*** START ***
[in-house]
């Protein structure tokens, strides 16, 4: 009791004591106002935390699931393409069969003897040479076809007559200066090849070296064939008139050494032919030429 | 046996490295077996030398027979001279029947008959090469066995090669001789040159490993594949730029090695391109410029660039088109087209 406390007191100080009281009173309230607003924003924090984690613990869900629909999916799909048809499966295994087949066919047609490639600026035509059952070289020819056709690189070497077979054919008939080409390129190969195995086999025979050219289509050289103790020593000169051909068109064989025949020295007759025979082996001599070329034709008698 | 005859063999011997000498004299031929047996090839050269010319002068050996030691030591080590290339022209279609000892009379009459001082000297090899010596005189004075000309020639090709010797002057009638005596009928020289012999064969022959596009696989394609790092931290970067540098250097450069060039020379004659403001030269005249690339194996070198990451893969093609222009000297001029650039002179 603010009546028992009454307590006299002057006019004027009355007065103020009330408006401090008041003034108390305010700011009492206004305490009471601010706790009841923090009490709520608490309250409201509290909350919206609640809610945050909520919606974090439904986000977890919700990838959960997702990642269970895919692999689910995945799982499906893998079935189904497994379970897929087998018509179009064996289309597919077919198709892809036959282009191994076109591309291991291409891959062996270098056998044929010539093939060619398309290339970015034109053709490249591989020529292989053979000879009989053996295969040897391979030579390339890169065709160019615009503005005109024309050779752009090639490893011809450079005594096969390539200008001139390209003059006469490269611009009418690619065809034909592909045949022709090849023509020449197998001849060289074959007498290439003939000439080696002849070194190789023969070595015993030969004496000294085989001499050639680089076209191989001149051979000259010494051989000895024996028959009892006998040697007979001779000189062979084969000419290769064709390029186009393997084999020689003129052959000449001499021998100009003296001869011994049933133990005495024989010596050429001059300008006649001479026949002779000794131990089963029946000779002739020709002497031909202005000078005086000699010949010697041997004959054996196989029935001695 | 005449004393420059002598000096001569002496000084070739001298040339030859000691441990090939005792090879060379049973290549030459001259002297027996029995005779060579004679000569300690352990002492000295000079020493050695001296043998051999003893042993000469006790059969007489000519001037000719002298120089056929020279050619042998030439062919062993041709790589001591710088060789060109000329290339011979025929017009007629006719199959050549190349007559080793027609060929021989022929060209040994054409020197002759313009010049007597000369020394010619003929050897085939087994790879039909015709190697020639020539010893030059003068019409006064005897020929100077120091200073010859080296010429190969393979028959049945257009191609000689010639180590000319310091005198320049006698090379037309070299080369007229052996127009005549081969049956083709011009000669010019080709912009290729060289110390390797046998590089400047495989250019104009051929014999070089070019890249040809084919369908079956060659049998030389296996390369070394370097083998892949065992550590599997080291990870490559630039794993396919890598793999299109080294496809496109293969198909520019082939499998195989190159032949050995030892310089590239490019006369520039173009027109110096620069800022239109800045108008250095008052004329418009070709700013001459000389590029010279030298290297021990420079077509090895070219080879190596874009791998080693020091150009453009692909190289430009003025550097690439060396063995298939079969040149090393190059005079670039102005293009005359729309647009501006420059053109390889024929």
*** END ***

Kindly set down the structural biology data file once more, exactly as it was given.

[in-house]
């Protein structure tokens, strides 16, 4: 009791004591106002935390699931393409069969003897040479076809007559200066090849070296064939008139050494032919030429 | 046996490295077996030398027979001279029947008959090469066995090669001789040159490993594949730029090695391109410029660039088109087209 406390007191100080009281009173309230607003924003924090984690613990869900629909999916799909048809499966295994087949066919047609490639600026035509059952070289020819056709690189070497077979054919008939080409390129190969195995086999025979050219289509050289103790020593000169051909068109064989025949020295007759025979082996001599070329034709008698 | 005859063999011997000498004299031929047996090839050269010319002068050996030691030591080590290339022209279609000892009379009459001082000297090899010596005189004075000309020639090709010797002057009638005596009928020289012999064969022959596009696989394609790092931290970067540098250097450069060039020379004659403001030269005249690339194996070198990451893969093609222009000297001029650039002179 603010009546028992009454307590006299002057006019004027009355007065103020009330408006401090008041003034108390305010700011009492206004305490009471601010706790009841923090009490709520608490309250409201509290909350919206609640809610945050909520919606974090439904986000977890919700990838959960997702990642269970895919692999689910995945799982499906893998079935189904497994379970897929087998018509179009064996289309597919077919198709892809036959282009191994076109591309291991291409891959062996270098056998044929010539093939060619398309290339970015034109053709490249591989020529292989053979000879009989053996295969040897391979030579390339890169065709160019615009503005005109024309050779752009090639490893011809450079005594096969390539200008001139390209003059006469490269611009009418690619065809034909592909045949022709090849023509020449197998001849060289074959007498290439003939000439080696002849070194190789023969070595015993030969004496000294085989001499050639680089076209191989001149051979000259010494051989000895024996028959009892006998040697007979001779000189062979084969000419290769064709390029186009393997084999020689003129052959000449001499021998100009003296001869011994049933133990005495024989010596050429001059300008006649001479026949002779000794131990089963029946000779002739020709002497031909202005000078005086000699010949010697041997004959054996196989029935001695 | 005449004393420059002598000096001569002496000084070739001298040339030859000691441990090939005792090879060379049973290549030459001259002297027996029995005779060579004679000569300690352990002492000295000079020493050695001296043998051999003893042993000469006790059969007489000519001037000719002298120089056929020279050619042998030439062919062993041709790589001591710088060789060109000329290339011979025929017009007629006719199959050549190349007559080793027609060929021989022929060209040994054409020197002759313009010049007597000369020394010619003929050897085939087994790879039909015709190697020639020539010893030059003068019409006064005897020929100077120091200073010859080296010429190969393979028959049945257009191609000689010639180590000319310091005198320049006698090379037309070299080369007229052996127009005549081969049956083709011009000669010019080709912009290729060289110390390797046998590089400047495989250019104009051929014999070089070019890249040809084919369908079956060659049998030389296996390369070394370097083998892949065992550590599997080291990870490559630039794993396919890598793999299109080294496809496109293969198909520019082939499998195989190159032949050995030892310089590239490019006369520039173009027109110096620069800022239109800045108008250095008052004329418009070709700013001459000389590029010279030298290297021990420079077509090895070219080879190596874009791998080693020091150009453009692909190289430009003025550097690439060396063995298939079969040149090393190059005079670039102005293009005359729309647009501006420059053109390889024929």